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Wexford Traditional Singers' Weekend

TRAD SINGERS FLYER

Wexford Trad Singers' Club quietly goes about its business. This is the one occasion in the year when, like the Turner watercolours in the National Gallery, they take centre stage. The mini-festival attracts some of the finest traditional singers (singing in English and Irish) from across the island of Ireland. This is living heritage in action!

 

When John O’Byrne and Phil Berry decided, over a pint and a song, to bring together singers from across the land for a low-key singing weekend little did they suspect that their venture would endure as it has. This weekend, and 27 years later, the annual Wexford Traditional Singers Weekend will bring together some of the genre’s best-loved singers. The main action takes place in two venues: Cushen’s Pub, Tagoat (9pm, Fri and 2.30pm Sat) and Hotel Rosslare (9pm, Sat and 12noon, Sun). There is no charge and anyone with even half a grá for traditional or folk singing is encouraged to attend.

They sing songs in English and Irish, songs from the old days and songs written last week. You will hear about everything from the Spanish Armada to Napoleon, songs bemoaning the taking of the King’s shilling, songs about love won and lost, songs of exile and murder ballads. And, of course, we never tire of hearing of perfidious Albion. This year one may expect to hear songs about Brexit and a megalomaniac President!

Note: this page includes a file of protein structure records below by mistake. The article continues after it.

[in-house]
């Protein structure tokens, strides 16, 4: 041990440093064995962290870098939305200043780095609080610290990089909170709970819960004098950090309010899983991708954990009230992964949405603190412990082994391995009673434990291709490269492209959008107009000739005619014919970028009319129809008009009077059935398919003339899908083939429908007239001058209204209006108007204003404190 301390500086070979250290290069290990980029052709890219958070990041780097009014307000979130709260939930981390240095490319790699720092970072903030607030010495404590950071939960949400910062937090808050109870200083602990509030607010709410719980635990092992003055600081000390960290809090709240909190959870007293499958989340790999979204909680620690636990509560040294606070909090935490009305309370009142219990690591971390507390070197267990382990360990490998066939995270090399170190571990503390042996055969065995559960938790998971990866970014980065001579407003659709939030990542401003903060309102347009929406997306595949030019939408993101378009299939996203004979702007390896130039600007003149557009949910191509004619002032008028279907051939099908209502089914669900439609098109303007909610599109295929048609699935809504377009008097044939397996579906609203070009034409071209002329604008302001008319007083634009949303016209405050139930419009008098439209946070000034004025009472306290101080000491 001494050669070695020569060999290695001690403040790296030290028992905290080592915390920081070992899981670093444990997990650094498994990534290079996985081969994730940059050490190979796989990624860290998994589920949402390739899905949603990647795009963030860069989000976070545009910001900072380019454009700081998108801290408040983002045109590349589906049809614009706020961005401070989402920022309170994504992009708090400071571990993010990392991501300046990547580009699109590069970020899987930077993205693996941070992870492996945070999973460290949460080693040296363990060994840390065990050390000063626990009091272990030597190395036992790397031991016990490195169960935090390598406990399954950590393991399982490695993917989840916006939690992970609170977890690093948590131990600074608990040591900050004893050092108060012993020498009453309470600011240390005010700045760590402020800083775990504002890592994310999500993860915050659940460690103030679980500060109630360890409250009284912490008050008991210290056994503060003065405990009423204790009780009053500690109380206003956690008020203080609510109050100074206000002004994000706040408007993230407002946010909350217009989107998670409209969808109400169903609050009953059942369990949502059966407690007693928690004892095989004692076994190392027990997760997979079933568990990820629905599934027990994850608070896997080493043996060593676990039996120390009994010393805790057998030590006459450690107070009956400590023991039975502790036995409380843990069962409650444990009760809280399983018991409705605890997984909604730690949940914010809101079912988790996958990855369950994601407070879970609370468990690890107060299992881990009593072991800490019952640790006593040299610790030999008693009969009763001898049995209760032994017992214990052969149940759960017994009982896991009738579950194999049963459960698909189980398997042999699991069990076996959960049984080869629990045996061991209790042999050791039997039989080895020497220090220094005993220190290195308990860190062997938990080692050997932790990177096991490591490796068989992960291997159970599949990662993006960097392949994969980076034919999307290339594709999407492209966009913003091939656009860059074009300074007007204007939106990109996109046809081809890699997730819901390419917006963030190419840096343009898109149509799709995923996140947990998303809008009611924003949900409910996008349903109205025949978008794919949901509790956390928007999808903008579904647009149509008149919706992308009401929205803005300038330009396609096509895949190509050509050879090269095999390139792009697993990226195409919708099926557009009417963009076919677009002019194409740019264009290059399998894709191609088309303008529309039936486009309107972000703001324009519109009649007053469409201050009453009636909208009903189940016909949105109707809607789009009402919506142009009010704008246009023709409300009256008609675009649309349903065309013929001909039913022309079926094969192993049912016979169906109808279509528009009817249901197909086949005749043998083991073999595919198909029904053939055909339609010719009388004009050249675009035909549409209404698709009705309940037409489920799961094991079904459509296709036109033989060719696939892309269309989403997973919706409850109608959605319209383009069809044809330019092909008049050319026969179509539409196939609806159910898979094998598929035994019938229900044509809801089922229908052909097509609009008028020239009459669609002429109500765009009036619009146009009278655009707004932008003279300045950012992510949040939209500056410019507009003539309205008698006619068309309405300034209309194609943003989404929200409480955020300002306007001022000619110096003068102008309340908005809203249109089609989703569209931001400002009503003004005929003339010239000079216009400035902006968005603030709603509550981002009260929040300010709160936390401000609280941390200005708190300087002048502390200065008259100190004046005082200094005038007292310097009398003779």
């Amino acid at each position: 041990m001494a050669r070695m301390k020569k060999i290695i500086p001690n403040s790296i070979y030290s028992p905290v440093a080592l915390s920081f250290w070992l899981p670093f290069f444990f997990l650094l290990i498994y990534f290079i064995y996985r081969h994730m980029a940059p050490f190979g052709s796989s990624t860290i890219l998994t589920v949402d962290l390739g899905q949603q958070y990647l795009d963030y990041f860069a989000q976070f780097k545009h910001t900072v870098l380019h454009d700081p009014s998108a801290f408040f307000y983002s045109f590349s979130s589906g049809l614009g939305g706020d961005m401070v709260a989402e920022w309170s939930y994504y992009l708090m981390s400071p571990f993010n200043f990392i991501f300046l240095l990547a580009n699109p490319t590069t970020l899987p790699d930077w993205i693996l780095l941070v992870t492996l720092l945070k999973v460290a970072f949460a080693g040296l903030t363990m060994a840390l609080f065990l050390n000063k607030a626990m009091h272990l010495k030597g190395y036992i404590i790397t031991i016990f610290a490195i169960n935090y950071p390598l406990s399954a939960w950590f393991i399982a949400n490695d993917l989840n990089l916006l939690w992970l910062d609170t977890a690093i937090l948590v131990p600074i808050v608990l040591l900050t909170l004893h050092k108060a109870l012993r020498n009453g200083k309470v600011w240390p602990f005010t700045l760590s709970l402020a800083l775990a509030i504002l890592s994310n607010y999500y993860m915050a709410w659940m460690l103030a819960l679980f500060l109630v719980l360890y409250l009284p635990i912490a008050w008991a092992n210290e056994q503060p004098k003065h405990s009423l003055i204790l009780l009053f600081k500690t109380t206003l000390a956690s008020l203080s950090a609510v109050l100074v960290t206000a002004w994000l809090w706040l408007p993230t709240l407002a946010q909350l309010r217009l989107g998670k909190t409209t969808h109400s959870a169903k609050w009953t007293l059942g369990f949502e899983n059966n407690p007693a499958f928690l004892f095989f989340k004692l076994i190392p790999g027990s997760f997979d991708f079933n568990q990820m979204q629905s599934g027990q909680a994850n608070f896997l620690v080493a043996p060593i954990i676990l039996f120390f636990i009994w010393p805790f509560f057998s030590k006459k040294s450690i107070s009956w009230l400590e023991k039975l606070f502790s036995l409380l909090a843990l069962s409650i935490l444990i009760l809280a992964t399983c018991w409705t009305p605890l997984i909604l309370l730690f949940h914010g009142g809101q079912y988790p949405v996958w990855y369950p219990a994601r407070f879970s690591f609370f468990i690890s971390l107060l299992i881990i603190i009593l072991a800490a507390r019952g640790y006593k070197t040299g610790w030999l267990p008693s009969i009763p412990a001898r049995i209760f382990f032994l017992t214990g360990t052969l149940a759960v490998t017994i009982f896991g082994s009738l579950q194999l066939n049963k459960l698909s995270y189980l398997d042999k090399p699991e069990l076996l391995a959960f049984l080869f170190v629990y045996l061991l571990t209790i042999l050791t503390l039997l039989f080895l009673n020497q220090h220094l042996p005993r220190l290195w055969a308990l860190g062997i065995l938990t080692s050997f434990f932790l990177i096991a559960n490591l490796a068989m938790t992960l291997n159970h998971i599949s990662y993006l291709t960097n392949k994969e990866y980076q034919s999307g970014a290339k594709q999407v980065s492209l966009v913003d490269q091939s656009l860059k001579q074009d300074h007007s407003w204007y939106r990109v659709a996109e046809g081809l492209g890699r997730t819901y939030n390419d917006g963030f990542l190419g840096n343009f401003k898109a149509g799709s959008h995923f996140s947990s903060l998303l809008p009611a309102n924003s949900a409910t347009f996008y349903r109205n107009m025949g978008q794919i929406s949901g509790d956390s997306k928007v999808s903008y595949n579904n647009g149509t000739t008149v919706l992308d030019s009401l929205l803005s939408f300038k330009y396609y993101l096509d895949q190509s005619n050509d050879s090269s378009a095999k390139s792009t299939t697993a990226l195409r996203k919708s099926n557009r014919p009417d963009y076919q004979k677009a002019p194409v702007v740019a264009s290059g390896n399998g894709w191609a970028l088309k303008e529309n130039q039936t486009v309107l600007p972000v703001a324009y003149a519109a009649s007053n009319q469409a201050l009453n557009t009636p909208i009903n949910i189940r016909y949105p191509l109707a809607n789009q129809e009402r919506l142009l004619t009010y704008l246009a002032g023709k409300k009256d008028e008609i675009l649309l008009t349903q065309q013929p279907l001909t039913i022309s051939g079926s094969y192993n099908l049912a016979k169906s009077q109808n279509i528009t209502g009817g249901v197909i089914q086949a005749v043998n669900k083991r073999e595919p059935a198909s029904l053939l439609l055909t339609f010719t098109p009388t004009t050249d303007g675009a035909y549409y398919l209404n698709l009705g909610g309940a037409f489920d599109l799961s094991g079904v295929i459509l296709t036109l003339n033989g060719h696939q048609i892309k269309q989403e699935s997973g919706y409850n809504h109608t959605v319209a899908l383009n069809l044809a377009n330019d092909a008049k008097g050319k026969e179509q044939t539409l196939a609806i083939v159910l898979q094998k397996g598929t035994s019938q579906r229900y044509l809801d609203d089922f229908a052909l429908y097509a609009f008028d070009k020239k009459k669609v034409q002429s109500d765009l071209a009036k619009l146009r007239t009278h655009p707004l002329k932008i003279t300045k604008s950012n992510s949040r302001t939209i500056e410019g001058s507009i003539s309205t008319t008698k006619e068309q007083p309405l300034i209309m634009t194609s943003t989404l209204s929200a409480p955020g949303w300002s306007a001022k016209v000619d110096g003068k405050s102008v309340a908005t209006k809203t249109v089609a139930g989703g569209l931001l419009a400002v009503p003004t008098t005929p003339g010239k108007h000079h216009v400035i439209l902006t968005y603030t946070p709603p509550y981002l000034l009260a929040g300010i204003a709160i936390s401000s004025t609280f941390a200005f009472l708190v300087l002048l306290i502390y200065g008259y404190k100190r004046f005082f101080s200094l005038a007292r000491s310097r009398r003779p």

Many of those who travel to the festival are repeat visitors. Last year’s Gradam Ceoil winner Rita Gallagher makes the long trip from Donegal. Other ‘regulars’ travelling from the north of the country are Fermanagh’s Rosie Stewart, Tommy Dunn from Derry, Antrim singer Mairéad Wall and the daughters of the late Geordie Hanna, Áilish and Rosaleen. The Deise’s Johnny ‘The Miller’ Power will be there as will Tony Malone from Carlow. Worthy of special mention is thestory-telling colossus that was the late Mick Quinn of Mullaghbawn. Travelling from England for the weekend is Seamus Brogan, son of the great Enniscorthy singer Mary Brogan. A festival veteran with an even longer journey to travel is Alberta Latham of Indianapolis.

All of the sessions are very relaxed and informal with a fear an tí appointed to keep order. The centre-piece of the weekend is the Saturday night gathering at Hotel Rosslare when, having gorged themselves on the traditional festival feast of bacon, spuds and cabbage, the singers sit back and wait their turn. What follows is about as far away from the often sanitised fare which is championed by certain reality tv shows. With no electronic amplification and no accompaniment each singer will use the medium of song to tell a story, one worth hearing. And those assembled will pay heed, will hang on every word. And that is how it will go, story after story.

singing session

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Comhaltas

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Comhaltas Ceoltóirí Éireann is the largest group involved in the preservation and promotion of Irish traditional music. We’re a non-profit cultural movement with hundreds of local branches around the world, and as you can read in our history we’ve been working for the cause of Irish music since the middle of the last century (1951 to be precise). Our efforts continue with increasing zeal as the movement launches itself into the 21st century.

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